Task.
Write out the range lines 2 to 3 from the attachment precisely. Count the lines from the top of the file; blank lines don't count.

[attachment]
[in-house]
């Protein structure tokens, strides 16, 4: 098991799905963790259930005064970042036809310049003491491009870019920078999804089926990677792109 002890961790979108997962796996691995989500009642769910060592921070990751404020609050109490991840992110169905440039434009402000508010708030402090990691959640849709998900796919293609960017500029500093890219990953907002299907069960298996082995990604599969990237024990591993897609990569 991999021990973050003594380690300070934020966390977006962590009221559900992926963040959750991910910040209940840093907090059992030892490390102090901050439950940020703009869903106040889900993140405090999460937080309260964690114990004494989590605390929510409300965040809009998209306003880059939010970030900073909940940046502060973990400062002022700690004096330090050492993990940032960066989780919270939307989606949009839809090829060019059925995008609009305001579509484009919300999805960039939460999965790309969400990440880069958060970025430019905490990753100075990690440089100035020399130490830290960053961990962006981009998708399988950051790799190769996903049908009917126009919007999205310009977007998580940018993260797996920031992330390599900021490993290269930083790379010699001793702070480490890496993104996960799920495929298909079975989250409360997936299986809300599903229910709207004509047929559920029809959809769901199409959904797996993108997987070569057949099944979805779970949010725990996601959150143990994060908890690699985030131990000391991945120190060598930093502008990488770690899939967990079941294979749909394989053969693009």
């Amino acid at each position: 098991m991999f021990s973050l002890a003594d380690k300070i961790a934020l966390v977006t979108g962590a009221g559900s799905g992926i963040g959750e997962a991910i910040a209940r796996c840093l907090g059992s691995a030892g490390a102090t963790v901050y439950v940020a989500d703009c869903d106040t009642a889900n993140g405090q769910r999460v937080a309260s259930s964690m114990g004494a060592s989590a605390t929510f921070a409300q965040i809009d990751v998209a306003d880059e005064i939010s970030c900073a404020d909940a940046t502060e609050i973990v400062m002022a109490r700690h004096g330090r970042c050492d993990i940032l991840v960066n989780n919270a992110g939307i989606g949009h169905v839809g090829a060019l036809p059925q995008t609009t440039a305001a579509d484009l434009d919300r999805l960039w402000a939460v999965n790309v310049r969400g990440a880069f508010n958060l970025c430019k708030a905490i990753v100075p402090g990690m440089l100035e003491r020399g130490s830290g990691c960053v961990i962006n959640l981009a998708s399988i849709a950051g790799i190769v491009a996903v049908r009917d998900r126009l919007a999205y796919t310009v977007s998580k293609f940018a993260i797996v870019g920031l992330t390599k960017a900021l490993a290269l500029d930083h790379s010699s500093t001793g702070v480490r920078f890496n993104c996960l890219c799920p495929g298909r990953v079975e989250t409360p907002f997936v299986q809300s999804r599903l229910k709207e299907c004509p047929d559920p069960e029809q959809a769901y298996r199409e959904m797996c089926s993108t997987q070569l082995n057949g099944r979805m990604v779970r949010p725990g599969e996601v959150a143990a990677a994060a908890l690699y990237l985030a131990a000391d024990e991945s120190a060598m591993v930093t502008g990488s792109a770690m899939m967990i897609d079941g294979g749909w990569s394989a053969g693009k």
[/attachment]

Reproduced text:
């Protein structure tokens, strides 16, 4: 098991799905963790259930005064970042036809310049003491491009870019920078999804089926990677792109 002890961790979108997962796996691995989500009642769910060592921070990751404020609050109490991840992110169905440039434009402000508010708030402090990691959640849709998900796919293609960017500029500093890219990953907002299907069960298996082995990604599969990237024990591993897609990569 991999021990973050003594380690300070934020966390977006962590009221559900992926963040959750991910910040209940840093907090059992030892490390102090901050439950940020703009869903106040889900993140405090999460937080309260964690114990004494989590605390929510409300965040809009998209306003880059939010970030900073909940940046502060973990400062002022700690004096330090050492993990940032960066989780919270939307989606949009839809090829060019059925995008609009305001579509484009919300999805960039939460999965790309969400990440880069958060970025430019905490990753100075990690440089100035020399130490830290960053961990962006981009998708399988950051790799190769996903049908009917126009919007999205310009977007998580940018993260797996920031992330390599900021490993290269930083790379010699001793702070480490890496993104996960799920495929298909079975989250409360997936299986809300599903229910709207004509047929559920029809959809769901199409959904797996993108997987070569057949099944979805779970949010725990996601959150143990994060908890690699985030131990000391991945120190060598930093502008990488770690899939967990079941294979749909394989053969693009």
């Amino acid at each position: 098991m991999f021990s973050l002890a003594d380690k300070i961790a934020l966390v977006t979108g962590a009221g559900s799905g992926i963040g959750e997962a991910i910040a209940r796996c840093l907090g059992s691995a030892g490390a102090t963790v901050y439950v940020a989500d703009c869903d106040t009642a889900n993140g405090q769910r999460v937080a309260s259930s964690m114990g004494a060592s989590a605390t929510f921070a409300q965040i809009d990751v998209a306003d880059e005064i939010s970030c900073a404020d909940a940046t502060e609050i973990v400062m002022a109490r700690h004096g330090r970042c050492d993990i940032l991840v960066n989780n919270a992110g939307i989606g949009h169905v839809g090829a060019l036809p059925q995008t609009t440039a305001a579509d484009l434009d919300r999805l960039w402000a939460v999965n790309v310049r969400g990440a880069f508010n958060l970025c430019k708030a905490i990753v100075p402090g990690m440089l100035e003491r020399g130490s830290g990691c960053v961990i962006n959640l981009a998708s399988i849709a950051g790799i190769v491009a996903v049908r009917d998900r126009l919007a999205y796919t310009v977007s998580k293609f940018a993260i797996v870019g920031l992330t390599k960017a900021l490993a290269l500029d930083h790379s010699s500093t001793g702070v480490r920078f890496n993104c996960l890219c799920p495929g298909r990953v079975e989250t409360p907002f997936v299986q809300s999804r599903l229910k709207e299907c004509p047929d559920p069960e029809q959809a769901y298996r199409e959904m797996c089926s993108t997987q070569l082995n057949g099944r979805m990604v779970r949010p725990g599969e996601v959150a143990a990677a994060a908890l690699y990237l985030a131990a000391d024990e991945s120190a060598m591993v930093t502008g990488s792109a770690m899939m967990i897609d079941g294979g749909w990569s394989a053969g693009k």